Incidentally, I came across a comment by our student shortly before our presentation (http://liralen.xanga.com/700427944/item/). She was referring to my old entry on examination tactics (http://vwswong.blogspot.hk/2009/04/examination.html). That was a quote from Sima Yi:


According to our student, it's a pity that there is no significant difference in terms of prognosis of the last 3 options. This cannot be farther from the truth.

Above all, the final year professional examination has the lowest failure rate compared to all other examinations our graduates will face in the future. History is full of examples of students talking nonsense throughout the examination and still becoming doctors. Just this year for example, I encountered a girl with impeccable English but undetectable knowledge. Almost every sentence she said was wrong, but she picked up our non-verbal cues and rephrased her statement immediately every time. Szeto also examined her and arrived at the same conclusion. To our utter astonishment, all ten examiners passed her.

Now, saying that the last three strategies make no difference would certainly disappoint Mr Sima. When you do not know the answer, you can try to talk about things you know first and work the way through, skillfully change the topic, or sincerely admit your deficiencies. All these tactics seldom lead to failure.

Sir Ferguson enjoys big wins, but also understands the importance of drawing a difficult game. Only the team that does not give up can win the league.

27 Jun 2013


Not surprisingly, AL and K passed the College examination with flying colors. Shortly before the examination, they asked GW and me to conduct a mock examination for them. Personally I think such kind of exercise is quite useless. But as Prof RK said, when many useless things add up together, they may turn out useful. To go along this line, I asked a useless question that would never appear in the examination.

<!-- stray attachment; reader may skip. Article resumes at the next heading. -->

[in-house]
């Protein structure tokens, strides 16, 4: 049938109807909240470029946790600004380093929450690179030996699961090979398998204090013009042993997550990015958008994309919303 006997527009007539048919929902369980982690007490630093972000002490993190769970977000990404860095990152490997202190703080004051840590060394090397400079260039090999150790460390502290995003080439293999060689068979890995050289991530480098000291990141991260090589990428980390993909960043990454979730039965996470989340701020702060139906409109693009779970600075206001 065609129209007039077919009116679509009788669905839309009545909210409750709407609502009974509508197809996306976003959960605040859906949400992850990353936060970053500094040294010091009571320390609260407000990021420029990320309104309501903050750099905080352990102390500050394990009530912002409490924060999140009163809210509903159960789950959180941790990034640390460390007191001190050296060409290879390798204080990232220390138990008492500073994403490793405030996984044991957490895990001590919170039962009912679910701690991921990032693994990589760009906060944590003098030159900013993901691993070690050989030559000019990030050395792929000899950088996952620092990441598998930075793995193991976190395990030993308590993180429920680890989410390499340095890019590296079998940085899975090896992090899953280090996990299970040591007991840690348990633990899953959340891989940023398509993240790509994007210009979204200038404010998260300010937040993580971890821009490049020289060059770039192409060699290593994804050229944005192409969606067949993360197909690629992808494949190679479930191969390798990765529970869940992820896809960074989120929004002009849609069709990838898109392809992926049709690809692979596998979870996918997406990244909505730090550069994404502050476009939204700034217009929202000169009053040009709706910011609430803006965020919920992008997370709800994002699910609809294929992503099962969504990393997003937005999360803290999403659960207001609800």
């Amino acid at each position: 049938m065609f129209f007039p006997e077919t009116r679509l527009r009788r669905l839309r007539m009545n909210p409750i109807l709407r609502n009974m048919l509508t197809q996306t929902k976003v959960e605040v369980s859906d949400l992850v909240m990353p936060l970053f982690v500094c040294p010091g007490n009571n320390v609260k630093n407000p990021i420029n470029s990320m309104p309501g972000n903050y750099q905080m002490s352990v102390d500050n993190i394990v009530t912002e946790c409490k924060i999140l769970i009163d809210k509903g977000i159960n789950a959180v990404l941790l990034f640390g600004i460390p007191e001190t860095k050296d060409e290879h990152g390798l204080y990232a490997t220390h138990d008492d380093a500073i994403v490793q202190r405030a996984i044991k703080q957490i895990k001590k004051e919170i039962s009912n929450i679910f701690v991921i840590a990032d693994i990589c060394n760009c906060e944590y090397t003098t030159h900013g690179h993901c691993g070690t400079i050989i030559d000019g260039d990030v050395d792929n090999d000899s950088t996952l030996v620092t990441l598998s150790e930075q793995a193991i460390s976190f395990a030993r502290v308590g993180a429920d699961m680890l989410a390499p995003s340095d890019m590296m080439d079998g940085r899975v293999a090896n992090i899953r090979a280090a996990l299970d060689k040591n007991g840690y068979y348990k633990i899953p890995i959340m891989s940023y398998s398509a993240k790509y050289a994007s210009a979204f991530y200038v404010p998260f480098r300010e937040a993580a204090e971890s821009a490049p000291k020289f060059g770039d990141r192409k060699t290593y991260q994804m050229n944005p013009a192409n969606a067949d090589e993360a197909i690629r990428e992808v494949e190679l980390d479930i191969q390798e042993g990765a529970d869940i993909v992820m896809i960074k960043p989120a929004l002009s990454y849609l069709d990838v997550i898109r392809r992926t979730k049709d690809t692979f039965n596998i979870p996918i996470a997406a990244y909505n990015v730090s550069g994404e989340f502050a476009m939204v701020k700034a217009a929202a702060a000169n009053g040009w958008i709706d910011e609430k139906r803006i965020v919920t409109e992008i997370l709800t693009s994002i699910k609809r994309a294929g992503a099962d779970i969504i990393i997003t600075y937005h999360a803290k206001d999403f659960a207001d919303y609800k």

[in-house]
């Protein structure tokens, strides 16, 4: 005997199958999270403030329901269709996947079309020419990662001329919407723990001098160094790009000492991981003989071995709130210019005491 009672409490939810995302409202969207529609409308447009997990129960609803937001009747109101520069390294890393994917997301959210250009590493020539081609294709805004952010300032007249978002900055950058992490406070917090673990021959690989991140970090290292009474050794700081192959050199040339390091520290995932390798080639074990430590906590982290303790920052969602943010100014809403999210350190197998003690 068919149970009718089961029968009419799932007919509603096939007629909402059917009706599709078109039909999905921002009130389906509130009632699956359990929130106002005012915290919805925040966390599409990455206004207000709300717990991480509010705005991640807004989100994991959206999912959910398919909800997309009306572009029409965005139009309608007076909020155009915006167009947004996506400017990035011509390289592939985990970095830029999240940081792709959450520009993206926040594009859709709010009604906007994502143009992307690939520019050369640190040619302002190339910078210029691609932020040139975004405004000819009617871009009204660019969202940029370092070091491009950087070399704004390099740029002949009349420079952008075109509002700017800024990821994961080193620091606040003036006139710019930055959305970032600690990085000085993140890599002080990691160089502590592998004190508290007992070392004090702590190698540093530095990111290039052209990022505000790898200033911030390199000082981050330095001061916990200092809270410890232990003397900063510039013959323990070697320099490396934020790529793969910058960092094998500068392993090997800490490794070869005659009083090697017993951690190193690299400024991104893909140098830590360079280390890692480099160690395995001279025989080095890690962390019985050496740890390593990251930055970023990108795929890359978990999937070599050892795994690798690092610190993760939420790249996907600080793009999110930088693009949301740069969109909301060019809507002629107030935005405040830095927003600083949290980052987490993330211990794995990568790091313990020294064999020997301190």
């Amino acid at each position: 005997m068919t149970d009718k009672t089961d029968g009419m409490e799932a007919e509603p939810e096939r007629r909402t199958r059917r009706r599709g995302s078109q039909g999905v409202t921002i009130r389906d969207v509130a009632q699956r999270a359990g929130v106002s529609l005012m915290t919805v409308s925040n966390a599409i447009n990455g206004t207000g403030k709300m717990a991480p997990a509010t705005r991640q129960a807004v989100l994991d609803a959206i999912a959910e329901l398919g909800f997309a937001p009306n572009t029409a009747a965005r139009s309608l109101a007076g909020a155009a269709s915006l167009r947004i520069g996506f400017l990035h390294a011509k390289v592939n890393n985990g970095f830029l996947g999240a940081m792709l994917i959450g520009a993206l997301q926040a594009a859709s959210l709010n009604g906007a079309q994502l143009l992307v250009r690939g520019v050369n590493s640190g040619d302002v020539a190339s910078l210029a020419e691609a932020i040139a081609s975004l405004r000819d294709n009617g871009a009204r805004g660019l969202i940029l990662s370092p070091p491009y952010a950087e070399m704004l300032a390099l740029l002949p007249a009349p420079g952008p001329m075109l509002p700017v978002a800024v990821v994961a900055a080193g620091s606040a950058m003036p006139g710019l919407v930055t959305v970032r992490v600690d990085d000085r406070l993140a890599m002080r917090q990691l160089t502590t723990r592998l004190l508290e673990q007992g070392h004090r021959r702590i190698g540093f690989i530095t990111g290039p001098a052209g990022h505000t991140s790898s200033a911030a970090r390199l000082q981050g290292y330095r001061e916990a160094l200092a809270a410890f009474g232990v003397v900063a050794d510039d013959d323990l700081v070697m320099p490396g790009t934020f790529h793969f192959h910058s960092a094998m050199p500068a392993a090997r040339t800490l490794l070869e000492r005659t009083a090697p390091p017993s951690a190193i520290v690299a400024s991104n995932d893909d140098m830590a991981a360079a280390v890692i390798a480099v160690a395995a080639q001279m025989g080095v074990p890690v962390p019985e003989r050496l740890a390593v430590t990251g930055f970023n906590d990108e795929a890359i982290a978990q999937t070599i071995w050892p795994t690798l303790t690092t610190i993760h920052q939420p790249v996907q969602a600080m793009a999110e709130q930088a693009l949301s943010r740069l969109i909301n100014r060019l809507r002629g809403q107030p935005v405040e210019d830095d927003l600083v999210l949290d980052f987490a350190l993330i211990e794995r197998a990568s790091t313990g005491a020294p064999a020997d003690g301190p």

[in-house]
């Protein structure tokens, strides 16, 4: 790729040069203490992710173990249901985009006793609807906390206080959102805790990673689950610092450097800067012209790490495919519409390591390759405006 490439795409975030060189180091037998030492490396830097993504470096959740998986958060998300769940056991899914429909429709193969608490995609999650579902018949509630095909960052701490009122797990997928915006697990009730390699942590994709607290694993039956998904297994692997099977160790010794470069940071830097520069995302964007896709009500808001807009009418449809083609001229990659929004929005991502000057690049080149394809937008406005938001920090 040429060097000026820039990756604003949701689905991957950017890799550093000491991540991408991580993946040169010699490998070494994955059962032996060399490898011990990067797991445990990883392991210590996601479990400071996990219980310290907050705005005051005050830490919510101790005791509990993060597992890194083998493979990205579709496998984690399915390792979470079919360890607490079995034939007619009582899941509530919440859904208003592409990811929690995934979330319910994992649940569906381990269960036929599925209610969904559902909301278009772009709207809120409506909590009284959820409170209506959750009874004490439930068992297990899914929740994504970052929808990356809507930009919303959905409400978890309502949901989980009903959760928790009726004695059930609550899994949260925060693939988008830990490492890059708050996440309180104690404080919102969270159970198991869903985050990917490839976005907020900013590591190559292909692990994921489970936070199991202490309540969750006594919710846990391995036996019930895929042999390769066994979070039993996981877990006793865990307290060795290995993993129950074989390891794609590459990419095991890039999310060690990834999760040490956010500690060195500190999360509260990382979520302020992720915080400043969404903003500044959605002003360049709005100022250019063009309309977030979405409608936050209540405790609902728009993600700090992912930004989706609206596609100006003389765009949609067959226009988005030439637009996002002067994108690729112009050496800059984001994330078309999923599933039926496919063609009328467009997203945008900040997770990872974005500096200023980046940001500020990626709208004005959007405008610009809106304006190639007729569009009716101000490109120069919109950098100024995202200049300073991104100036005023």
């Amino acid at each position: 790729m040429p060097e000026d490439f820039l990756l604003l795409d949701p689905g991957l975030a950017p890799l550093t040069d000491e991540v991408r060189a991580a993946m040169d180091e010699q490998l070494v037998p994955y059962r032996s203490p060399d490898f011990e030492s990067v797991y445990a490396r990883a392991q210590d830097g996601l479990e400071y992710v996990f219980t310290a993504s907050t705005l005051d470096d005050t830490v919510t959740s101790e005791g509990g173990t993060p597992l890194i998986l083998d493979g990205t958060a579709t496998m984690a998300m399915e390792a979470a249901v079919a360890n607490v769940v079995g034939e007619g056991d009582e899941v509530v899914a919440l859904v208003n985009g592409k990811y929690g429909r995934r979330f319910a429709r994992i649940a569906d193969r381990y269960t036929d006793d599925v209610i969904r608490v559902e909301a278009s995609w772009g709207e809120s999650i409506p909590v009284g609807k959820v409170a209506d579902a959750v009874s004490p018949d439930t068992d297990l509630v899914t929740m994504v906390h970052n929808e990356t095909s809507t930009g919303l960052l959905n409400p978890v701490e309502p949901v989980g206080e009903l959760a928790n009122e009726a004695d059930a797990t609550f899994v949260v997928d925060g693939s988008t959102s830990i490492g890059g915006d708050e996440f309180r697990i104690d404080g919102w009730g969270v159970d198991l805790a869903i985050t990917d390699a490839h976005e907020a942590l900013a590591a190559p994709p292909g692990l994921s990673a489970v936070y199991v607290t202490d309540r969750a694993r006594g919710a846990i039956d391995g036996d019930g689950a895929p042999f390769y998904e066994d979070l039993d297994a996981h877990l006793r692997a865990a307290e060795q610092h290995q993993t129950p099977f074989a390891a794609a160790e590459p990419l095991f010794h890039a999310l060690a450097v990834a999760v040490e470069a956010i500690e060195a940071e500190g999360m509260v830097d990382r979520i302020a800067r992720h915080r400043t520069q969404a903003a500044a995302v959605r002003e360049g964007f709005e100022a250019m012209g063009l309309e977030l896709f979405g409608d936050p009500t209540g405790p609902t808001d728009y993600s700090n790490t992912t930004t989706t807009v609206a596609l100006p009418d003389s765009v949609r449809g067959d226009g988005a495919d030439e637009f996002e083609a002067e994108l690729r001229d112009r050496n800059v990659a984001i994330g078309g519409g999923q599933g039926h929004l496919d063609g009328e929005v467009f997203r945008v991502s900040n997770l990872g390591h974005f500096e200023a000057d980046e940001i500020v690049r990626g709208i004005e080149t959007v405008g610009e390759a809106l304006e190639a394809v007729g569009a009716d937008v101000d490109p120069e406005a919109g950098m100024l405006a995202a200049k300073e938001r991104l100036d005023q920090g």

“A 38-year old man learned from the news that a rich man in town is dying from liver failure. He offers to donate part of his liver to him, but demands a compensation of $500,000 in return, which the family for sure is willing to pay. He argues that he owns his body and should have autonomy over its use. Besides, he believes that his request is reasonable given the sacrifice he is going to make. As a doctor, do you agree with his points?”

After thinking for a while, the candidate replied, “This is certainly not acceptable. Above all, doing no harm is the fundamental standard of medicine. We cannot risk his life to save a richer person.”

“Wait a second,” I interrupted. “Do you mean you are against living donor organ transplantation?”

Seeing it could not be right, the candidate changed strategy, “Not really. We also need to see if the patient had problems with alcohol and the reason for liver failure.”

“He does not drink alcohol. He had decompensated hepatitis B-related cirrhosis.”

“We should see whether the patient really requires liver transplantation and is fit for the procedure. Besides, we shouldn’t let someone jump the queue just because he can pay.”

“All right,” I said. “In other words, if the patient is at the top of the waiting list but a cadaveric liver is not available yet, you would find the proposal acceptable. In fact, you may argue that such a move would even shorten the waiting list for other patients.”

“No, no, no. Organ trading is illegal in Hong Kong.”

“That is true,” I said, “but what is the ethical basis of the policy?”

“I give up.”

At least we learned one thing that afternoon. Principles are not subject to conditions. There is no if or when. You cannot say the government should not run students over with tanks if they are protesting peacefully. They just shouldn’t.

20 Jun 2013